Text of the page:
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Supporting File Transfer Protocol (FTP) on the ProxySG

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Article ID: 166944

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Updated On:

Products

ProxySG Software - SGOS

Issue/Introduction

Supporting FTP on the ProxySG

Resolution

There are two deployment configurations which can be deployed on the ProxySG. One is explicit, and the other is transparent. Please see The differences between Explicit proxy and Transparent proxy for a definition of what each of those terms mean. This document will break down the FTP Proxy by deployment.

EXPLICIT DEPLOYMENTS:

When authenticating and using the explicit FTP Proxy, the ProxySG needs to know five pieces of information:

  • Remote FTP username
  • Remote FTP host
  • Remote FTP user's password
  • Proxy username
  • Proxy user's password

The proxy supports two login / authentication methods. Raptor is the default and Checkpoint is the alternate.

Most FTP clients support three functions: USER, PASS and ACCT. The user (or a script) is required to insert the five pieces of information into these FTP commands.

Raptor login-syntax for explicit FTP:

When the FTP client responds with: USER  -the user/script enters:
@
NOTE:  delimiters are "@" and " " (Three pieces of information in one line)

When the FTP client responds with: PASS  -the user/script enters:

When the FTP client responds with:  ACCT  -the user/script enters:

  • Supports "@" in FTP host's user passwords

Raptor disadvantages:

  • With the introduction of Microsoft Windows XP SP2, Microsoft broke the ACCT functionality in their command line FTP client. The proxy user's password (entered at the ACCT prompt) is shown in clear-text. It simply does not work. Microsoft published article KB902149 ("The FTP client may echo account information back to the screen in Windows Server 2003 and Windows XP") to address this.
  • Does NOT support a " " (a space) in the proxy user's password.

Checkpoint login-syntax for explicit FTP:

When the FTP client responds with:  USER  -the user/script enters:
@@
NOTE:  Delimiters are all "@" (Three pieces of information in one line).

When the FTP client responds with:  PASS  -the user/script enters:
@
NOTE:  Delimiter is "@" (Two pieces of information in one line).

Checkpoint advantages:

  • Supports FTP Clients that do not understand the ACCT command (real old/rare)
  • Supports " " (a space) in the Proxy user's password.
  • Supports "@" in FTP host's user passwords.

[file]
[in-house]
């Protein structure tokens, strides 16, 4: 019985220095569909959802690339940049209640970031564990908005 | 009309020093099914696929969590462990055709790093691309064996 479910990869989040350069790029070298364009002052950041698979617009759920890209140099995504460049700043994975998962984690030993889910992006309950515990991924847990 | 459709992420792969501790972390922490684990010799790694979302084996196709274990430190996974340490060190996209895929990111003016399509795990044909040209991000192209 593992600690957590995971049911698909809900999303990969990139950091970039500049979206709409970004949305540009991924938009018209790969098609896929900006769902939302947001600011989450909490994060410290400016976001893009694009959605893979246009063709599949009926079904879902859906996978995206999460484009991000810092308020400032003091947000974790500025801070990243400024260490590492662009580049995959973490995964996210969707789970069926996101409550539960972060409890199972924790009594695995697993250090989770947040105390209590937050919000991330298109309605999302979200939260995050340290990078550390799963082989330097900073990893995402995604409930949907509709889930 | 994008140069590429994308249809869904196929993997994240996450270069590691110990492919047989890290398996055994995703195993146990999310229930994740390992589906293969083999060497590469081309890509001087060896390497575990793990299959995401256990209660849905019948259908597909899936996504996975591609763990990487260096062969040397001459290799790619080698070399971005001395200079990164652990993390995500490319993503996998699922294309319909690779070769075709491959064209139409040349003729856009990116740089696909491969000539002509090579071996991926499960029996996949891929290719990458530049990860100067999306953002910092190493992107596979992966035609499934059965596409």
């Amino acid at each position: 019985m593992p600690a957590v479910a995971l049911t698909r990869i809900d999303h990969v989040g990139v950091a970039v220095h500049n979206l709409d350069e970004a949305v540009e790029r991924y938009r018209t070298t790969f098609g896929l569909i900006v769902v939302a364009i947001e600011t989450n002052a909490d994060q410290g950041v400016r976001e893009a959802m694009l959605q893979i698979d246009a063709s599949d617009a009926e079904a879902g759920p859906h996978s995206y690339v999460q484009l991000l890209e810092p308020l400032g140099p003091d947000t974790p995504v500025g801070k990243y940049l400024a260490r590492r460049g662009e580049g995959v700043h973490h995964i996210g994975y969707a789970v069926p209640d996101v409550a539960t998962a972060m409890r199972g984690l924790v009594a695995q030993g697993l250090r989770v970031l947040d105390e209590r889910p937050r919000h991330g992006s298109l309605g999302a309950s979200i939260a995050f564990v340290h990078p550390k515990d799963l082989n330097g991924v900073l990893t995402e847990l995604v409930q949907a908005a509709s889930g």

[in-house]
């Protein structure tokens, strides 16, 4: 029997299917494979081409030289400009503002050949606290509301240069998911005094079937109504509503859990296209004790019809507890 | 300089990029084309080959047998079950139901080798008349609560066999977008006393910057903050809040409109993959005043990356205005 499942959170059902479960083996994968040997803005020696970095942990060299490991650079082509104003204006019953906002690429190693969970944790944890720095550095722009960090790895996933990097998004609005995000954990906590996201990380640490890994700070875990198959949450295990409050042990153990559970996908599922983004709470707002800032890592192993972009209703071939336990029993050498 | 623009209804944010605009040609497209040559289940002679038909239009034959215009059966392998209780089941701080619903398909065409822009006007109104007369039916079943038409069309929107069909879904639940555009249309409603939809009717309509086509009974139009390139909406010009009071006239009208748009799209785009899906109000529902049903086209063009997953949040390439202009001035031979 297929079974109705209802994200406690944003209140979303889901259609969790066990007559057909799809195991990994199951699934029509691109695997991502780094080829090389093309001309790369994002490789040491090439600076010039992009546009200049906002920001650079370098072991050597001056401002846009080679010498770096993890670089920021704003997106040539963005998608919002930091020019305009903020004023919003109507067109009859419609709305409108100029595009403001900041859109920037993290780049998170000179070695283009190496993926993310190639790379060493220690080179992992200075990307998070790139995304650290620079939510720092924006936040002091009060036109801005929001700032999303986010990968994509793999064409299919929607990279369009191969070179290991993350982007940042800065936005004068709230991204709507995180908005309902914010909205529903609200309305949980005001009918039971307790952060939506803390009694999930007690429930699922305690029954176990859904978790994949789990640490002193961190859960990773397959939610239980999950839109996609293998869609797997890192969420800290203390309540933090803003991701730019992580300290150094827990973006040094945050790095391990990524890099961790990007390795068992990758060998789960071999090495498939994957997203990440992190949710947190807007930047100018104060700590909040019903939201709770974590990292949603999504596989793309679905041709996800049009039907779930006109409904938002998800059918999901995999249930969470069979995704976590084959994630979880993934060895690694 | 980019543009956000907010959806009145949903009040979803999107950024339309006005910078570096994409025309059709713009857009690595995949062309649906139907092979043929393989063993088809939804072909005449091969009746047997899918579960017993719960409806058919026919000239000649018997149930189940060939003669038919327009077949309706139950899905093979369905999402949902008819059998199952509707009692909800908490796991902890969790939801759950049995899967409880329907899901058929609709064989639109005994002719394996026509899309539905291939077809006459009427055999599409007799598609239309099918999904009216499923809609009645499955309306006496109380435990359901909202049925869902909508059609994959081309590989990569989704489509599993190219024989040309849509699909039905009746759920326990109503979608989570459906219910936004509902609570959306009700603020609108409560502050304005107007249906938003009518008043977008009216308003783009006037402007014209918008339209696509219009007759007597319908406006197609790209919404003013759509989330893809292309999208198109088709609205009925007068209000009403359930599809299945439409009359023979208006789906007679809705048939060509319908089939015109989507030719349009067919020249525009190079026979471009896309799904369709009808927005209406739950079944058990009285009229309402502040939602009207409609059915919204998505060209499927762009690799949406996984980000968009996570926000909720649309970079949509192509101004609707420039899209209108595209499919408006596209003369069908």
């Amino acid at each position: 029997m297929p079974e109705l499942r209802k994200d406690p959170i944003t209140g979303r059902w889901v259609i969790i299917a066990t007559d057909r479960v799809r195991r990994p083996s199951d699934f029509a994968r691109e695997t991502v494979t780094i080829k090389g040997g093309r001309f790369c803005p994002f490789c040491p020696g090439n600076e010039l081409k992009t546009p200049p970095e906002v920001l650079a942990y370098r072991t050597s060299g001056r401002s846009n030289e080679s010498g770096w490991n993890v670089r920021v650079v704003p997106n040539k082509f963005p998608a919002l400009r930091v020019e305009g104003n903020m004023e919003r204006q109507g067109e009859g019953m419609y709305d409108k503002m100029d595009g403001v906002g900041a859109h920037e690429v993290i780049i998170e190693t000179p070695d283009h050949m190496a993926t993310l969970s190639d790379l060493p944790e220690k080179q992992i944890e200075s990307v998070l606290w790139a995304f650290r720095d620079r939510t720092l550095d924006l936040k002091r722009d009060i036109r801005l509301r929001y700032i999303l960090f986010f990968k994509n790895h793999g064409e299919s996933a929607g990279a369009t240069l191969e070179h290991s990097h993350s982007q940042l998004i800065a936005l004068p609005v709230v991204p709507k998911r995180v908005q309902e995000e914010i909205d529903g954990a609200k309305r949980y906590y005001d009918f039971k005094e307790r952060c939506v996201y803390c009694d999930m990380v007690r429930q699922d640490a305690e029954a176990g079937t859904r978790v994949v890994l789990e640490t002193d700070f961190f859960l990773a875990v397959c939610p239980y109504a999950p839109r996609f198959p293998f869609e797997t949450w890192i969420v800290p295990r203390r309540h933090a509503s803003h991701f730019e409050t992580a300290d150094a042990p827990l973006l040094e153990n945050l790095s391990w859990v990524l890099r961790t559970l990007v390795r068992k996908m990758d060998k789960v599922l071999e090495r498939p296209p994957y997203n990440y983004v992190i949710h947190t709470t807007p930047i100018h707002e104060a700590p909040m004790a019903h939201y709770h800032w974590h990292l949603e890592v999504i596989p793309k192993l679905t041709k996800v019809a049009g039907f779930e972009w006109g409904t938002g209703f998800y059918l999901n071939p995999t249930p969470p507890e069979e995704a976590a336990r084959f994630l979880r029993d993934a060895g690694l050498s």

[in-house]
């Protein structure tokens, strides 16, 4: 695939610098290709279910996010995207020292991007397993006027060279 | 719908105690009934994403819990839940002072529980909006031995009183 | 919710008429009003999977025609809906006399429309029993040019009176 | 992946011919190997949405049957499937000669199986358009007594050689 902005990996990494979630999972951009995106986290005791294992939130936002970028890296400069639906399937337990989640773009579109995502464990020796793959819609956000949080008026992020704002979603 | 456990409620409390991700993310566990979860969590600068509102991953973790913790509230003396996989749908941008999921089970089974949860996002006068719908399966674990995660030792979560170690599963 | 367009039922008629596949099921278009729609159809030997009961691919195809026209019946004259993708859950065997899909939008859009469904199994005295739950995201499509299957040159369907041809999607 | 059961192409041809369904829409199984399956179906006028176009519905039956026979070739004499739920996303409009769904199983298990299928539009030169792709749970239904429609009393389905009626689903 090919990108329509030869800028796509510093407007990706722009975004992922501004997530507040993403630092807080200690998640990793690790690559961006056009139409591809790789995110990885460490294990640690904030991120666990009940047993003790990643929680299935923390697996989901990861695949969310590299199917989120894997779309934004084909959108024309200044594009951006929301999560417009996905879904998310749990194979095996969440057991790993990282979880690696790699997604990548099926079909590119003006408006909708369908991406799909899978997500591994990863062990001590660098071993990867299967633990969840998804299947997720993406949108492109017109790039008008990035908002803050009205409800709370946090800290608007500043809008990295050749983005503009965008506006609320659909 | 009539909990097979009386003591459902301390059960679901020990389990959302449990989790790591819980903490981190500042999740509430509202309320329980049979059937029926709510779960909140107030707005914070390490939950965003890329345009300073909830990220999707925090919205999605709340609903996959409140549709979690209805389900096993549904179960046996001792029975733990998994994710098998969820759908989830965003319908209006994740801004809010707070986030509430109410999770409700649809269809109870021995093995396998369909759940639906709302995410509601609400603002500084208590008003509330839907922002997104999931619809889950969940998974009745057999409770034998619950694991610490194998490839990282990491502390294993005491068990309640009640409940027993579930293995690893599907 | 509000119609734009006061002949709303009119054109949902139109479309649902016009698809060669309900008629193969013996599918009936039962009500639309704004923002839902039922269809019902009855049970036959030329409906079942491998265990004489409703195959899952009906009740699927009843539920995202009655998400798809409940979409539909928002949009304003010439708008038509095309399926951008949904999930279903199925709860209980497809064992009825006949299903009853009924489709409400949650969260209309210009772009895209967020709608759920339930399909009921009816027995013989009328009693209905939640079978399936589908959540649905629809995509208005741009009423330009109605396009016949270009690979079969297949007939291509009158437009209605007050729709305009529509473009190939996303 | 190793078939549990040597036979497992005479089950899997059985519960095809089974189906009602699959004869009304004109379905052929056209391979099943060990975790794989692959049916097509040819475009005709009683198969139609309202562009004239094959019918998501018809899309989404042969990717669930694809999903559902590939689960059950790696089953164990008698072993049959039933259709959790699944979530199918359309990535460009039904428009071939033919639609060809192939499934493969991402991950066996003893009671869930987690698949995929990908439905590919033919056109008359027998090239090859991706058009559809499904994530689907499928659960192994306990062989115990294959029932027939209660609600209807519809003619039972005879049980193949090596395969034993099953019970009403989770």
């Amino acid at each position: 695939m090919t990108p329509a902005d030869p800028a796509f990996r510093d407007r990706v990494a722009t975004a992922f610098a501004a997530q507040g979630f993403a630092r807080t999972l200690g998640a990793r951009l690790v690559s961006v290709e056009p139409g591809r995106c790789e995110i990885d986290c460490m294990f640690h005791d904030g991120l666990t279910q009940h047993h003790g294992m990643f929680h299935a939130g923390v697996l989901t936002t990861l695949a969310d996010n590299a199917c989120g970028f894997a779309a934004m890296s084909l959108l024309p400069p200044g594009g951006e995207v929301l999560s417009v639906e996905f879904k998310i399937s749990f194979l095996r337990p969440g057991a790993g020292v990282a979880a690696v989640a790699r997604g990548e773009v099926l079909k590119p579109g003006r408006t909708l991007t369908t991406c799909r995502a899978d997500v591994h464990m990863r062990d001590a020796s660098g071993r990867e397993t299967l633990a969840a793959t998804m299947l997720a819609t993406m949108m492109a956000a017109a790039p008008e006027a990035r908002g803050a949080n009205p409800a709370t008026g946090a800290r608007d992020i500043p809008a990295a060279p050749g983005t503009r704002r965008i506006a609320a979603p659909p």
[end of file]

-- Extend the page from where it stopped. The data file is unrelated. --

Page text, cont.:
• Works with Microsoft's XP SP2 unpatched FTP command line client.

Checkpoint disadvantages:

  • Does NOT support a "@" in the Proxy user's password.

 

TRANSPARENT DEPLOYMENTS:

Web Browser configurations and considerations:

Internet Explorer specific information

If no proxy settings are entered into Internet Explorer, the browser will attempt to do native FTP to the FTP server. If this native traffic is redirected to the ProxySG and transparent proxy authentication is enabled, the connection will not succeed due to the fact that Internet Explorer does not understand the ACCT command to supply the proxy with a proxy authentication password.

As a workaround, Symantec suggests using FTP applications such as FileZilla, WS-FTP, Cute-FTP, et c., as alternatives in transparent proxy authentication environments.

If proxy authentication is not required and Internet Explorer attempts a native FTP connection, and the "Folder View" is enabled (Tools > Internet Settings > Advanced), FTP via the browser generally works well. A username/password dialog box pops-up allowing a user to provide the FTP server with credentials.

If Internet Explorer's "Folder View" is disabled, the browser always attempts FTP connections as user :anonymous", with a password of "[email protected]" (since the connection is being proxied).

If the FTP server does not allow anonymous connections, try adding the FTP username and password within the URL using this format:

ftp://:@ftp.example.com

This may work fine, or the FTP server may send FTP responses that the browser does not understand. Also consider whether the "plain" look of non-folder view is acceptable. If not, use an FTP application instead of the web browser.

Firefox and other browsers:

Generally these work just fine.

FTP applications:

Configure the correct authentication syntax within the FTP application itself.